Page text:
Adolf Hitler told British Foreign Secretary Lord Halifax in 1937 that "one of his favourite films was The Lives of a Bengal Lancer, which he saw three times. He liked this film because it depicted a handful of Britons holding a continent in thrall. That was how a superior race must behave and the film was a compulsory viewing for the S.S."
Directed by Henry Hathaway, The Lives of a Bengal Lancer was released in 1935 and starred Gary Cooper. The plot involves the 41st Bengal Lancers who are stationed in the Northwest Frontier Province (in British India) guarding it against the Afridi invaders led by a wily Mohammed Khan. The movie's tagline read:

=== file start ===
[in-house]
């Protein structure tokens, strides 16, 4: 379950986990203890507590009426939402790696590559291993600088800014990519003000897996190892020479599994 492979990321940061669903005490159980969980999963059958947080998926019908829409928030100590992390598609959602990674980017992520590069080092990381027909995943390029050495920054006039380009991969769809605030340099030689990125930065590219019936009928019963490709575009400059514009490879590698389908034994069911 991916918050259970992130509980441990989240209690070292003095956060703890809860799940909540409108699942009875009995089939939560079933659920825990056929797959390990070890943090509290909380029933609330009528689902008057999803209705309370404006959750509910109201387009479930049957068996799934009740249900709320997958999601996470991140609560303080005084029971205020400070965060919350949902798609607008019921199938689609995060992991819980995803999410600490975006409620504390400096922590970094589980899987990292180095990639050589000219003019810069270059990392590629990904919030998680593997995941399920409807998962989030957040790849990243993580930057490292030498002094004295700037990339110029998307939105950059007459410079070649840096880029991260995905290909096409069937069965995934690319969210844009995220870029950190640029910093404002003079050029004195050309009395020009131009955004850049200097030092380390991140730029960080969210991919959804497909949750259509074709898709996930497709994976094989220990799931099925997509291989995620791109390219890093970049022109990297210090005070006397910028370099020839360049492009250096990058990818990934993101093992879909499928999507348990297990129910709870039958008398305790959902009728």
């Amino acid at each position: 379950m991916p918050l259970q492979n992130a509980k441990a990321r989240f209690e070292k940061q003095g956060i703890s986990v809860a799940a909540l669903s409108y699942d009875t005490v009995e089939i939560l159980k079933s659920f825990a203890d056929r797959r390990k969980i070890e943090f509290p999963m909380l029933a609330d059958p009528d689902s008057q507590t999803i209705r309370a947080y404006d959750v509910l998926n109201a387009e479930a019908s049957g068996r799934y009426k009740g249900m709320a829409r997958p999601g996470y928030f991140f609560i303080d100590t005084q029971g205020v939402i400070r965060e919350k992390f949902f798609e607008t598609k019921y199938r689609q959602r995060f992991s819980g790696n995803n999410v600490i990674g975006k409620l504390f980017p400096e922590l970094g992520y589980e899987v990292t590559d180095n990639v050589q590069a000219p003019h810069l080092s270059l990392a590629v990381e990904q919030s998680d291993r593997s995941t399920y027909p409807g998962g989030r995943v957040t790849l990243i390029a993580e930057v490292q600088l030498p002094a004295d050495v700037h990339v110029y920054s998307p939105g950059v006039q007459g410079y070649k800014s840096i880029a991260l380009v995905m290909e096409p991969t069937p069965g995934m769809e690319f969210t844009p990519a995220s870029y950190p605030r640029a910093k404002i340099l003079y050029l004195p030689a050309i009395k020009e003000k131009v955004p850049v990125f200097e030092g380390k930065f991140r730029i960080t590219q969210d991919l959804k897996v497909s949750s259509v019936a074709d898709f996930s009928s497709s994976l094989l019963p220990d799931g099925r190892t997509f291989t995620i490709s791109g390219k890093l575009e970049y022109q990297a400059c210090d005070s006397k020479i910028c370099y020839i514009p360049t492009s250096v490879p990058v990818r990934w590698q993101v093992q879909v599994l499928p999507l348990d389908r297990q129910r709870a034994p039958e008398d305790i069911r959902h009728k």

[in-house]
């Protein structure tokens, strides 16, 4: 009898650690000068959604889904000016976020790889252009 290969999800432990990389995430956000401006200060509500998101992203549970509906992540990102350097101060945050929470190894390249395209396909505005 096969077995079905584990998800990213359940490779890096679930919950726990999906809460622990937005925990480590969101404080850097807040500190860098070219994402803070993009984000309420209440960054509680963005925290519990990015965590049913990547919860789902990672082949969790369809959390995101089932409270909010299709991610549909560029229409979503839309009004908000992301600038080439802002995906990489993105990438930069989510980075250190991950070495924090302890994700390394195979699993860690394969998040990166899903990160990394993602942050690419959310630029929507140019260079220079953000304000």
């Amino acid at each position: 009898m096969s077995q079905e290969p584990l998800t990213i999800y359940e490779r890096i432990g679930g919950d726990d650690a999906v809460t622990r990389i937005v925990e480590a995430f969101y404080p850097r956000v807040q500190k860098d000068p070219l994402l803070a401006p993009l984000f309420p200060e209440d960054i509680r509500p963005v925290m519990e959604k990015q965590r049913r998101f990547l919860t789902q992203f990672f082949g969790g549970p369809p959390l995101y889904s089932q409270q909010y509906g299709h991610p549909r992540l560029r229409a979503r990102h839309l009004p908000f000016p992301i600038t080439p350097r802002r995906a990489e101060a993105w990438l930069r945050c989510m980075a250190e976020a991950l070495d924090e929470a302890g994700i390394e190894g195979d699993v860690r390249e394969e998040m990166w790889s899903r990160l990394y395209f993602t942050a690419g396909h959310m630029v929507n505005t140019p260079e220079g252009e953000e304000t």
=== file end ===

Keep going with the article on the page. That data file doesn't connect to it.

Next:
1750 to 1! Always out-numbered! Never out-fought! These are the Bengal Lancers…heroes all…guarding each other's lives, sharing each other's tortures, fighting each other's battles…
The film was a huge success and was nominated for seven Oscars winning two of them. In 1939, a Cecil B. DeMille radio adaptation of this film was broadcast starring Errol Flynn among others. The film was also spoofed in the Laurel & Hardy film, Bonnie Scotland, where Stan and Ollie mistakenly enlist in the army and are posted to India.
The screenplay is very loosely based on the award-winning autobiography of a British army officer named Francis Yeats-Brown.